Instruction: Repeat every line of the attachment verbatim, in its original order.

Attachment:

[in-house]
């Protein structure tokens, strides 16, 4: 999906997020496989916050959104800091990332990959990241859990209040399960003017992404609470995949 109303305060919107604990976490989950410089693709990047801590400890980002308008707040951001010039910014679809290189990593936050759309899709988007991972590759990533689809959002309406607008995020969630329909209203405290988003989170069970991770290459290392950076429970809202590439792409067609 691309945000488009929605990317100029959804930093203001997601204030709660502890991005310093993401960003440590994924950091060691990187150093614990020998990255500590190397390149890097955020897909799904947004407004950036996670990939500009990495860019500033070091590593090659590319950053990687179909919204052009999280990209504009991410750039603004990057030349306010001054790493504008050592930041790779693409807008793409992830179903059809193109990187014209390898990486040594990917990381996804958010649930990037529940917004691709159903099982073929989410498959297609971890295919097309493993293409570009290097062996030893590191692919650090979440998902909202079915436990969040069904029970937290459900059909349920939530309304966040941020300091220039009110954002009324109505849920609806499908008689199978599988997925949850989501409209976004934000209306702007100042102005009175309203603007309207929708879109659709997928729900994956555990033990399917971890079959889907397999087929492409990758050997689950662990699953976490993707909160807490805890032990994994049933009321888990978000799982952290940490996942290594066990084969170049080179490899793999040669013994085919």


[in-house]
């Protein structure tokens, strides 16, 4: 999906997020496989916050959104800091990332990959990241859990209040399960003017992404609470995949 109303305060919107604990976490989950410089693709990047801590400890980002308008707040951001010039910014679809290189990593936050759309899709988007991972590759990533689809959002309406607008995020969630329909209203405290988003989170069970991770290459290392950076429970809202590439792409067609 691309945000488009929605990317100029959804930093203001997601204030709660502890991005310093993401960003440590994924950091060691990187150093614990020998990255500590190397390149890097955020897909799904947004407004950036996670990939500009990495860019500033070091590593090659590319950053990687179909919204052009999280990209504009991410750039603004990057030349306010001054790493504008050592930041790779693409807008793409992830179903059809193109990187014209390898990486040594990917990381996804958010649930990037529940917004691709159903099982073929989410498959297609971890295919097309493993293409570009290097062996030893590191692919650090979440998902909202079915436990969040069904029970937290459900059909349920939530309304966040941020300091220039009110954002009324109505849920609806499908008689199978599988997925949850989501409209976004934000209306702007100042102005009175309203603007309207929708879109659709997928729900994956555990033990399917971890079959889907397999087929492409990758050997689950662990699953976490993707909160807490805890032990994994049933009321888990978000799982952290940490996942290594066990084969170049080179490899793999040669013994085919």